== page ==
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How do I know if it's time to change meds?
Jun 28, 2005

I have been on Zerit & Epivir for 8 years. My CD4 count is 900 and my viral load is 1900. I just moved to North Carolina and I am unable to obtain an appointment with an infectious disease doctor since they are not taking new patients. My GP says it is time to start a new drug since I am now resistant to the Epivir & my viral load is more than 50. He would like to add Viread along with the Zerit. Resistance analysis indicates that I am not resistant to the Zerit. How high should my viral load be before I add a new drug? Is a drug holiday an option since I have been on meds for 8 years?

Response from Dr. Pierone

There are several options to consider. The first is to sit tight and see if you get another stable 8 years on this 2 drug regimen. However, the risk with this approach is that you may eventually develop resistance to Zerit and some cross resistance to other nukes may occur which might limit future options within this class. Of course, with 900 CD4 cells, one can make an argument that what you have been doing looks ok (even if it runs counter to the formal guidelines).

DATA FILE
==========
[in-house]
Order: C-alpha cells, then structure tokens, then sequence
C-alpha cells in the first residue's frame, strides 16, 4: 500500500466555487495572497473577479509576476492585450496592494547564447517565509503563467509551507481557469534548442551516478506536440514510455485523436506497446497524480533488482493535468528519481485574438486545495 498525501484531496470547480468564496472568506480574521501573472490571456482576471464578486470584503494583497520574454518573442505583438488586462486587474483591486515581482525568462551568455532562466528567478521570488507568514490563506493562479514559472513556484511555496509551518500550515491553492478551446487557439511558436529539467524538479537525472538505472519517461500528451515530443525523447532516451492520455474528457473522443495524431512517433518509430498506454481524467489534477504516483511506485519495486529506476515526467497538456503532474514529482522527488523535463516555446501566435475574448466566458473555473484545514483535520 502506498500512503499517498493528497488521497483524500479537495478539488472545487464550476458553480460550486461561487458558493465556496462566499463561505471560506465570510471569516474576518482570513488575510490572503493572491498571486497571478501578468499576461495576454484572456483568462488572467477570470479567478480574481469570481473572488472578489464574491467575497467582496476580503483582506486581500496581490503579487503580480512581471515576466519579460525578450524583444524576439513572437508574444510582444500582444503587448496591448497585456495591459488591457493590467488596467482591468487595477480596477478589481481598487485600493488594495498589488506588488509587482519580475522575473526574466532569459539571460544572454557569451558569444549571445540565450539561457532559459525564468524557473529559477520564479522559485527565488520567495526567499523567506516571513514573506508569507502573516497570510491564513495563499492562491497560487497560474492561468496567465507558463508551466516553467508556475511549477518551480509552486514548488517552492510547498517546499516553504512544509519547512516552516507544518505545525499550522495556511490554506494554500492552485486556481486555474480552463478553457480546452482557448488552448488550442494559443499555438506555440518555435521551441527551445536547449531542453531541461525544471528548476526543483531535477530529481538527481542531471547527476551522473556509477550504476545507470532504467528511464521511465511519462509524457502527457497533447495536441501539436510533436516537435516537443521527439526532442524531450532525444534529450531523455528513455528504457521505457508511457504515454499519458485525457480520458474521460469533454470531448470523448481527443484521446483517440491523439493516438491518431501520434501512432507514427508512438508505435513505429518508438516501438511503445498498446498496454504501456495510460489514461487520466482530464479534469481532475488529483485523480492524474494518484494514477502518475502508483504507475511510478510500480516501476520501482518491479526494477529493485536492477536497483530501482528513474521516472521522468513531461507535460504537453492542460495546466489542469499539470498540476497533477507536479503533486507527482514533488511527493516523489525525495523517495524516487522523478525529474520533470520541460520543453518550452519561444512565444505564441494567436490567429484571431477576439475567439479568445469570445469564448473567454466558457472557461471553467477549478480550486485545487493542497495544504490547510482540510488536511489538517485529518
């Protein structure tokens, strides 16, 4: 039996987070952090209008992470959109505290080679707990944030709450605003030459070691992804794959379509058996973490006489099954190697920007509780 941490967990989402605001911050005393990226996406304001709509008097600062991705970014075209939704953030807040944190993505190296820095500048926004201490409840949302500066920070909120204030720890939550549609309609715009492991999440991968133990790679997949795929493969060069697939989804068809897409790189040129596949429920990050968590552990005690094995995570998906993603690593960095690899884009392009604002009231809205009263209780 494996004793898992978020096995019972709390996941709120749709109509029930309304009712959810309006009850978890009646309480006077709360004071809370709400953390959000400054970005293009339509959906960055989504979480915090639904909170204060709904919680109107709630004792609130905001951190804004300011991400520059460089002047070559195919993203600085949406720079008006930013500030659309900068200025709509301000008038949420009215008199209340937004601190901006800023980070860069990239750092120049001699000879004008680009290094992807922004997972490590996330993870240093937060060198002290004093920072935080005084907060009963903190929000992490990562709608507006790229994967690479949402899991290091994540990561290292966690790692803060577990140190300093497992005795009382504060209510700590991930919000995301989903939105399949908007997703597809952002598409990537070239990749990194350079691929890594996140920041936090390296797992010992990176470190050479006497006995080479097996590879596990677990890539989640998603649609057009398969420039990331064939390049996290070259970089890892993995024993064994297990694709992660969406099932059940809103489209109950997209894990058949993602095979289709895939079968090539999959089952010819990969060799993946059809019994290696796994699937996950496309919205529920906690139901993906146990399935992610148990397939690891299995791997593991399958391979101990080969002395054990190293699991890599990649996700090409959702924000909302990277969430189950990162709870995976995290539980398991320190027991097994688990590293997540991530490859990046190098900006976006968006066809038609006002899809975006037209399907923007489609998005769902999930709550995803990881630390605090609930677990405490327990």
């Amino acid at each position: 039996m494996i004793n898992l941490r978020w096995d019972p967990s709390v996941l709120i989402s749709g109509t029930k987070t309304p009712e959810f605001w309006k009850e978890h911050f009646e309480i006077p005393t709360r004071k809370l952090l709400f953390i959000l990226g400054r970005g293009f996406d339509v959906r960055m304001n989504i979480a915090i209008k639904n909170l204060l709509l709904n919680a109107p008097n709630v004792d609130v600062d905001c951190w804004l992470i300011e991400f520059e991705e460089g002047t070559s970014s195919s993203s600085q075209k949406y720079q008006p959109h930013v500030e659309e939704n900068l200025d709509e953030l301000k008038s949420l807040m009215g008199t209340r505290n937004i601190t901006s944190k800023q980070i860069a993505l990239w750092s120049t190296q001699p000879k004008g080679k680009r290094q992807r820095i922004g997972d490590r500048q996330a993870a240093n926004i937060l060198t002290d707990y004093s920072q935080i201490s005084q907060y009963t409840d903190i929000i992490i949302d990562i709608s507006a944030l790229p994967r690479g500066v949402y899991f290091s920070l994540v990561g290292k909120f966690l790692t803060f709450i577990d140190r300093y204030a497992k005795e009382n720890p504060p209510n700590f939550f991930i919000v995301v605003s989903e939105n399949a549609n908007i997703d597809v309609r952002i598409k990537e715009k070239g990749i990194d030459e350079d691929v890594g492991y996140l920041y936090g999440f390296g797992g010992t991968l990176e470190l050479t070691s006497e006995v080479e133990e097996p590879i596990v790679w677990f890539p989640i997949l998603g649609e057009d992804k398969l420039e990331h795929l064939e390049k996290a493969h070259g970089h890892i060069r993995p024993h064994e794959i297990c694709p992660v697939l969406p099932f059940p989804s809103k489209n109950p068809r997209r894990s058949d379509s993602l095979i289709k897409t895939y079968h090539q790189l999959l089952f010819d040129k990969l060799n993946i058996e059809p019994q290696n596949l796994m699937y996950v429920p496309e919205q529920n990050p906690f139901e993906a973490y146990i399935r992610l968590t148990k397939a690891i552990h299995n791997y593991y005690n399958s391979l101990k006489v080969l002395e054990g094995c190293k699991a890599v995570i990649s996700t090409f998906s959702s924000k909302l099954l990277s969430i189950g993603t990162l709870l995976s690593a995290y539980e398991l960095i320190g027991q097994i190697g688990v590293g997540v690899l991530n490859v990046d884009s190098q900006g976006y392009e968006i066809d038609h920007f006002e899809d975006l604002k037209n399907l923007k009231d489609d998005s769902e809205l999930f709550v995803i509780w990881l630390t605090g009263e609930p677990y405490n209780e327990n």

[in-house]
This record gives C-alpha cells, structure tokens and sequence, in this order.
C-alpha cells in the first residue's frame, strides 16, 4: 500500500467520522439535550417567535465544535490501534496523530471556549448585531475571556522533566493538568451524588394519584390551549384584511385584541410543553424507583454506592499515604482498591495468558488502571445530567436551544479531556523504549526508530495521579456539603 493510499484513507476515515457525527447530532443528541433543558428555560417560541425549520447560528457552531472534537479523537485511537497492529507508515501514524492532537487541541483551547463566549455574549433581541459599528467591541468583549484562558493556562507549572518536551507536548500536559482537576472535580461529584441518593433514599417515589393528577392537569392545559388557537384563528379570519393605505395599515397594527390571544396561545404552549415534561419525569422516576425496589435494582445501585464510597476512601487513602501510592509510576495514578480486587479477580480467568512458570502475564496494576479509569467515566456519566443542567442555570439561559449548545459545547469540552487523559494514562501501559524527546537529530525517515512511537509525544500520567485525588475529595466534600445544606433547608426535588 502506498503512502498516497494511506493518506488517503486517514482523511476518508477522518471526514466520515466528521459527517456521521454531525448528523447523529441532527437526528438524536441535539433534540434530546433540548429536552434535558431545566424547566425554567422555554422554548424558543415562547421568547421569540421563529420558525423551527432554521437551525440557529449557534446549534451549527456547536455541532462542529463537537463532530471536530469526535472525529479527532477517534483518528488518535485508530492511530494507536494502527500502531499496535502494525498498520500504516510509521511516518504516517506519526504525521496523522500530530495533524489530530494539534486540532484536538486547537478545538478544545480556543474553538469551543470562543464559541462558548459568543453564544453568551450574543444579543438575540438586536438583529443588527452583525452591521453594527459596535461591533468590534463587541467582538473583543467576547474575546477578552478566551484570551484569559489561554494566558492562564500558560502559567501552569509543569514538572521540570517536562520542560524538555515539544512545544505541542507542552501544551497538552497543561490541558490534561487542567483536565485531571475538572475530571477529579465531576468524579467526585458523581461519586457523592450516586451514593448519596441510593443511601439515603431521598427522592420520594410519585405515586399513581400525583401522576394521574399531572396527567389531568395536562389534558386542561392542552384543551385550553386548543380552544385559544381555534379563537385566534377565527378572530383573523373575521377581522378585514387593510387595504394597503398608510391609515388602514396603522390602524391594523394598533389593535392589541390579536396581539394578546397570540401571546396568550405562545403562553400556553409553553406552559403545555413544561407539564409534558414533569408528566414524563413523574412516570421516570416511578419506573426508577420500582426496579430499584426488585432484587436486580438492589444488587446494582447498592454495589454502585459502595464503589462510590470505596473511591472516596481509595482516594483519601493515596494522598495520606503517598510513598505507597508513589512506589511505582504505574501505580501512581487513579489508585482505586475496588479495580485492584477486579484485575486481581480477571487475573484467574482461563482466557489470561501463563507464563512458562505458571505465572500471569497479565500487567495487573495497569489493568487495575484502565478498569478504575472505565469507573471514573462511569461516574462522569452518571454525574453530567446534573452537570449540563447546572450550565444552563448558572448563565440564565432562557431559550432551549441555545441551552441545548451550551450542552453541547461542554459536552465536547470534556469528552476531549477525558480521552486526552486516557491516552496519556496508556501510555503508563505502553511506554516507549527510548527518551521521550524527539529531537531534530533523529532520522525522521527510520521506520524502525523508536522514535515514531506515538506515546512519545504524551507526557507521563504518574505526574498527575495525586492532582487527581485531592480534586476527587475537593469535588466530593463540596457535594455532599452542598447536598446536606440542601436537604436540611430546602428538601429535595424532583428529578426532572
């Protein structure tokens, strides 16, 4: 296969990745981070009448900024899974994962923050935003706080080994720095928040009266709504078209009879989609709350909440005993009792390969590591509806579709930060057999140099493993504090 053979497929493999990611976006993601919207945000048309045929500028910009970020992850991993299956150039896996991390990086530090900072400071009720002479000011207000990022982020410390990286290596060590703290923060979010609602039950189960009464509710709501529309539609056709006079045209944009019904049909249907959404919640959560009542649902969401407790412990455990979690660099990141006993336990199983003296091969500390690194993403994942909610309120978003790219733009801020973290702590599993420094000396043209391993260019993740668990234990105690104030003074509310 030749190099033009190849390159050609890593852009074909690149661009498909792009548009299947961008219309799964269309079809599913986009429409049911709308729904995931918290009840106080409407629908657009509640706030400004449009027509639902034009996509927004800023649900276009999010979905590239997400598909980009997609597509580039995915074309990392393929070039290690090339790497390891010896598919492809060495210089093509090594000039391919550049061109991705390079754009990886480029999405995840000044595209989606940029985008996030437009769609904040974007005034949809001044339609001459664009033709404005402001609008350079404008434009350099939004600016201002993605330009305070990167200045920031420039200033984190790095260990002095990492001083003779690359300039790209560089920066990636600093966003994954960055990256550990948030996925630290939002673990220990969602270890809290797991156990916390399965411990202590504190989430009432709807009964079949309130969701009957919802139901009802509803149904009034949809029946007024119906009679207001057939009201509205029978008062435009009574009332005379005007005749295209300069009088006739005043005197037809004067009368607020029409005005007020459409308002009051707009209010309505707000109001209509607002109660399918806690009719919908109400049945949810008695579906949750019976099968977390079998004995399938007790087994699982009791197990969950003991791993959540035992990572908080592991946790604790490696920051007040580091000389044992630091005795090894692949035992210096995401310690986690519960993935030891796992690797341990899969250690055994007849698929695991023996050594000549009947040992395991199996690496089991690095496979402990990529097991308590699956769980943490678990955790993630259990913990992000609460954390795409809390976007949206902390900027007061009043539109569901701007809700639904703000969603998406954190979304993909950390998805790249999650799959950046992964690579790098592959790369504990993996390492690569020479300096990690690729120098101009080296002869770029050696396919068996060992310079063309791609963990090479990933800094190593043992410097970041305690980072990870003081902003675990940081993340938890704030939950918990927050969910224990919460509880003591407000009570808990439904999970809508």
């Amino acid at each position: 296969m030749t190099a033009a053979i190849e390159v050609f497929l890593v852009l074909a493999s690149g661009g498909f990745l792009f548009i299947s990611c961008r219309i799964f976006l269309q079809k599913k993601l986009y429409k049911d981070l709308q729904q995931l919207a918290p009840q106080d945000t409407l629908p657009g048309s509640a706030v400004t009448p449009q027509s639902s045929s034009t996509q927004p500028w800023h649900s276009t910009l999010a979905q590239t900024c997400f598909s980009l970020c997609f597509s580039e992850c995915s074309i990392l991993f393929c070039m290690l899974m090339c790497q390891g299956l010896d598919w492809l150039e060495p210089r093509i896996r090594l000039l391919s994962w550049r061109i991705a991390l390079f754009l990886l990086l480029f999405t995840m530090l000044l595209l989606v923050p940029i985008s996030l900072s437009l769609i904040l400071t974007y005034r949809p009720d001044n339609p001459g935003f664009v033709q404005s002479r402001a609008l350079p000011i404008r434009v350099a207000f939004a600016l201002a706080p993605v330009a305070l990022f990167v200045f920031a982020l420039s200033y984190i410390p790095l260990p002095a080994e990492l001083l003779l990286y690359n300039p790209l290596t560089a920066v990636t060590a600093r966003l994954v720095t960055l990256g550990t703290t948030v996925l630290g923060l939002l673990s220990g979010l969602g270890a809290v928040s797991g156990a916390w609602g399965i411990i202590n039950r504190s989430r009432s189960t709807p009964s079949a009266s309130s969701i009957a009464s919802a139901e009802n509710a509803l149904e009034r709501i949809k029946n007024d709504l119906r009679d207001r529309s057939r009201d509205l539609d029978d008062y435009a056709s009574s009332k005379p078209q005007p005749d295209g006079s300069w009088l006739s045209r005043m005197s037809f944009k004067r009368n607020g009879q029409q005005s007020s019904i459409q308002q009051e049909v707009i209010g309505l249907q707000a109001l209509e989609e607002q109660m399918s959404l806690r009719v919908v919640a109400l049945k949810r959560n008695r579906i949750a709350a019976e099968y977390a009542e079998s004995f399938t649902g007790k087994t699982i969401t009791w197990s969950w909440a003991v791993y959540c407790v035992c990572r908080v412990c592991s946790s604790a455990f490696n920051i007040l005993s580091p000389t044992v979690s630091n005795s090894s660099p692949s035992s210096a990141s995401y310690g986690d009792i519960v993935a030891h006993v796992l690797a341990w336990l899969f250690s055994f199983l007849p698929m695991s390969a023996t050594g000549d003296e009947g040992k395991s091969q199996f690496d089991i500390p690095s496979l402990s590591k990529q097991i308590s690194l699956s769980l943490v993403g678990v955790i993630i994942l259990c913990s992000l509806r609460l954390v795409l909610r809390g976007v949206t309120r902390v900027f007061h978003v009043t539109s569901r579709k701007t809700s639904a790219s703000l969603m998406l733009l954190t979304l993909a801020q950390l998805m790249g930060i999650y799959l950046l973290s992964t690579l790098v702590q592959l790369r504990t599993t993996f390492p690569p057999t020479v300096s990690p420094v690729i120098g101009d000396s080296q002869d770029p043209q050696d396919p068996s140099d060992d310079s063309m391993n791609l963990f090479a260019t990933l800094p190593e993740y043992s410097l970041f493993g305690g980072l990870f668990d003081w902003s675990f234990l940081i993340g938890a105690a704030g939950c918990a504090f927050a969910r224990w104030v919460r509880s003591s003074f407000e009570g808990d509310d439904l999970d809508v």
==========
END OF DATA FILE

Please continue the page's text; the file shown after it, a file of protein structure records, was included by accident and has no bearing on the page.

Another approach is to switch to a HAART regimen (and there are too numerous to count options) with the goal of quashing that viral load of 1900 to undetectable levels. This would probably mean using some agents in either the protease inhibitor or NNRTI class to get the virus undetectable. But sometimes simply adding Viread in a situation like yours will do the trick (but more often though it will not quite get to undetectable levels).

What about simply stopping meds? If you had a relatively low viral low (under 100,000) and CD4 count above 350 when you originally commenced therapy, then you should be able to stop with a very low risk of complications. My experience has been that when someone has such a low viral low and high CD4 count on a 2 drug regimen they typically do well on a drug holiday (or treatment interruption). If you are having signs of drug toxicity - facial thinning, lipid increases, neuropathy, etc - then stopping would be an entirely reasonable approach. You could then reassess options depending on the tempo and trajectory of CD4 cell declines and viral load jumps.

Thanks for posting and let us know what you decide to do.



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